But Apple overall is doing a poor job on the environmental side.
    No. I think you are totally wrong on this. Apple is leading the charge. They have stated goals to get to carbon-neutral and have the means to do it. They have the stated goal to go to closed-cycle manufacturing where they plan recycling everything in their products and using those materials to build their new products. They have stated goals to make their products recyclable or compostable and are gradually getting rid of plastics when possible. They can't get to completely closed-cycle - unless human population actually stagnates and decreases - but getting to say 90% closed-cycle for an electronics product would be monumental.

    If there was some gov't action to be done, I think I would mandate that a company producing a product is also responsible for ensuring the product materials are recycled and or compostable, else-wise, they can't sell them, and they will be audited by gov't agencies and third parties to ensure they are doing so. The single most important thing about recycling is getting the product to a proper recycling state and process, and actually getting that product when EOL to a recycling facility. The latter isn't done that well by anybody.

    I'm not so sure that making products user-serviceable is actually environmentally friendly. Seems more often than not, it just means loads of extra components in people's drawers and companies' warehouses until they are dumped into a landfill. I would need to see some data that says user-serviceable products actually is net-net more environmentally friendly. Other-wise, all it seems to mean is a larger number of components produced that aren't properly disposed of nor recycled.

    And, the gov't should also outlaw plastic and foam of all kinds too. It really should be aluminum (or other recyclable metal), glass, and paper-based products. All water bottles, milk jugs, juice bottles, have to be in aluminum or glass containers. Maybe at minimum, those plastic/oil lined paper based containers. Plastic bags should straight up be banned.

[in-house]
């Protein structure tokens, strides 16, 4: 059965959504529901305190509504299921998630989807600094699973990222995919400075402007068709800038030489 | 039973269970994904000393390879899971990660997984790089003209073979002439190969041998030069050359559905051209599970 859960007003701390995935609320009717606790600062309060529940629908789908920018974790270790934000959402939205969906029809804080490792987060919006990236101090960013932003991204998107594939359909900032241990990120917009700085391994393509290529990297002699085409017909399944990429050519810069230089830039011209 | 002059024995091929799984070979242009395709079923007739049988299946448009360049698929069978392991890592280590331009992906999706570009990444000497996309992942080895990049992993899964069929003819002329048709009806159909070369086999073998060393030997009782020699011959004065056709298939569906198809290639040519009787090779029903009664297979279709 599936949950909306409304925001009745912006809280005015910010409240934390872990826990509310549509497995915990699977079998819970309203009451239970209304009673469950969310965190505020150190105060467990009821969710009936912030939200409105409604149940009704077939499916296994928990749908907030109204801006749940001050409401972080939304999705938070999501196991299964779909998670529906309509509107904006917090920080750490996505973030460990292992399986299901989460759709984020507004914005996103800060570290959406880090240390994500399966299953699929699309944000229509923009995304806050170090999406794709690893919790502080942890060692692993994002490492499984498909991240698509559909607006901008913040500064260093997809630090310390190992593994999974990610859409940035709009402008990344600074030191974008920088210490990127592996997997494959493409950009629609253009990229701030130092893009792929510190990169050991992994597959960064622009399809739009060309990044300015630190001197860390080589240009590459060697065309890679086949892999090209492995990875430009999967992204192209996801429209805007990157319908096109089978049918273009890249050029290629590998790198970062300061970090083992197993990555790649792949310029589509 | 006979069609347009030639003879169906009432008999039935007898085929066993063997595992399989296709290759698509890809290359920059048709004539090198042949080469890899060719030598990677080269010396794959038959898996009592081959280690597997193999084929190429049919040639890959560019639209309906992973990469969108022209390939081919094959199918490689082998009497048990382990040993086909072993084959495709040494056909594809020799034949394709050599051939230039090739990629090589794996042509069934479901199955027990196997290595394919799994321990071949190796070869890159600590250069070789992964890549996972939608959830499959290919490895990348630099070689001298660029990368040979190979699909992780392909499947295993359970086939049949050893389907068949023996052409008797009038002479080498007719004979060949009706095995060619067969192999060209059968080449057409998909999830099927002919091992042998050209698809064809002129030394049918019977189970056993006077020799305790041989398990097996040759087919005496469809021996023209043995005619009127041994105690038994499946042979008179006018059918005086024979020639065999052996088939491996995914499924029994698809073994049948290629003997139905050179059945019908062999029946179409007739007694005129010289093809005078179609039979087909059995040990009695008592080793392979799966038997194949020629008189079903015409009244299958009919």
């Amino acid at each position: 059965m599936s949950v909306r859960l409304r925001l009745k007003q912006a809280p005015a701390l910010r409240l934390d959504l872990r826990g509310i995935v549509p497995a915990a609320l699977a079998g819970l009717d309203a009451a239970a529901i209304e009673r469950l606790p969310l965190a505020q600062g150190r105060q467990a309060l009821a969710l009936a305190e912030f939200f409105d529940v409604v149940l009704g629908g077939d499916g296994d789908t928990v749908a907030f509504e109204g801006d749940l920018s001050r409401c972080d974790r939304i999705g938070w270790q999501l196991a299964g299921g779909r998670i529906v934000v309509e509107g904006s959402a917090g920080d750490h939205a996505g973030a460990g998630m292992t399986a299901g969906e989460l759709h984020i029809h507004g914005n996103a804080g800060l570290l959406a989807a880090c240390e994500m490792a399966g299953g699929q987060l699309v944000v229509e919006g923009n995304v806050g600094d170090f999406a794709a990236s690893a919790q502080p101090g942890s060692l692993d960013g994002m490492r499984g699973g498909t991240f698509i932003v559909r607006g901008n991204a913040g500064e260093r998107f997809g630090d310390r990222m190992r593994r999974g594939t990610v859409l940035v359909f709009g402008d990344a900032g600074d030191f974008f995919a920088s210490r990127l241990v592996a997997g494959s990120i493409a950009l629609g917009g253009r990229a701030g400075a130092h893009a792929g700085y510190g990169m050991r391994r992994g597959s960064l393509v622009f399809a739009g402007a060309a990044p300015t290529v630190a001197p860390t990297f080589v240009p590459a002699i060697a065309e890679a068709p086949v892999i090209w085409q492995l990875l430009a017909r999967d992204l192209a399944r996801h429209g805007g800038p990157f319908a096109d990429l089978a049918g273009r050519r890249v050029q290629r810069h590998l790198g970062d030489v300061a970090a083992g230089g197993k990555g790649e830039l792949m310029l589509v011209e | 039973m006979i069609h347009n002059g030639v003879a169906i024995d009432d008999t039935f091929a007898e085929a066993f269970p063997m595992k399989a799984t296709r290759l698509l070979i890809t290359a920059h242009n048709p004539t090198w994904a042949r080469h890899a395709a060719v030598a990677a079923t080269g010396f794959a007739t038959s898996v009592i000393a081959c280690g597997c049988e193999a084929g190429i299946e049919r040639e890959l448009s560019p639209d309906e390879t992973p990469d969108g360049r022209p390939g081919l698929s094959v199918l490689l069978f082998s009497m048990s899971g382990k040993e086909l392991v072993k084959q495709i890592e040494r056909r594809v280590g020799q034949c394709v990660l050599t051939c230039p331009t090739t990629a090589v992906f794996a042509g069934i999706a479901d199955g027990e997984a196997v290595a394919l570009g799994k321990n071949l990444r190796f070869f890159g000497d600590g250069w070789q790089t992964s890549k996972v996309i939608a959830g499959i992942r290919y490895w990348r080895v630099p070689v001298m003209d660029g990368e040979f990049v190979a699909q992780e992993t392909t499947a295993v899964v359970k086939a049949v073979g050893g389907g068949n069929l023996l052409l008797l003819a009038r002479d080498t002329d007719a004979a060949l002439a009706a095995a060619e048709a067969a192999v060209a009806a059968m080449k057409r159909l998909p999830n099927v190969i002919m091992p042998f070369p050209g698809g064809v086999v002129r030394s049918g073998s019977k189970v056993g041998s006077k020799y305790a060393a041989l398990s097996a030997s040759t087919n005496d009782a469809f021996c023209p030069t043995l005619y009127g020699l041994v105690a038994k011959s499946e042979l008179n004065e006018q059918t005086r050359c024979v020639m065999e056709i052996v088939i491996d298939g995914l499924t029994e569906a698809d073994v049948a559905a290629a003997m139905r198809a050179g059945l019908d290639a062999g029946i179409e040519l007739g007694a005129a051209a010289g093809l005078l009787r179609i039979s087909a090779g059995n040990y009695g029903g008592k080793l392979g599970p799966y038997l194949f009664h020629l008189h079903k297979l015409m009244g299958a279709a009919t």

williamlondonStrangeDaysmacxpresswatto_cobratmayFileMakerFeller
  • Reply 19 of 23
    StrangeDaysStrangeDays Posts: 12,929member
    If Apple truly cares about Environmental, Social and Governance metrics, they would:

    - design iPhones and iPads like the Fair Phone (completely modular and user repairable) and give up some of the IP ratings as a compromise.

    - design the iMac so that it can function as a standalone monitor for other devices and allow users to swap the ‘computer’ side of the iMac and take the old in for recycling.

    - design the Mac Studio and Mac Mini to be completely user repairable / components replaceable. 

    Obviously the Watch is the hardest one to adjust since it’s supposed to be waterproof and the components are tiny. At least the battery should be user replaceable.

    But Apple overall is doing a poor job on the environmental side.
    Actually your opinion on how well they’re doing is quite rubbish, which is why they routinely achieve high environmental report scores. Nobody’s devices have as long a useful lifespan, and are as recyclable. They’re even working toward the lofty closed-loop goal of using all recycled materials. 

    Just because a few DIY nerds can’t readily swap out batteries doesn’t mean they’re doing poorly, whatsoever. Edjamacate yourself. 
    edited July 2023 williamlondonwatto_cobratmayright_said_fred
  • Reply 20 of 23
    tmaytmay Posts: 6,397member
    eriamjh said:
    There is no 3D printing process that can handle the volume for the production of Apple Watch.    

    This article is bogus.  3D printing is only used for prototypes.   
    Uhm, no...

    Here's a large part;

    https://www.youtube.com/watch?v=yb_cHMtl3g0

    increased part complexity and weight reduction are the key advantages of 3D printing over other production processes, and in fact many parts are hybrids of 3D printing, machining, and fabrication. it appears that Apple with take advantage of 3D printing to increase part complexity ultimately reducing part count and assembly costs, and likely will finish machine some surfaces for precise fit.
    BiCCwilliamlondon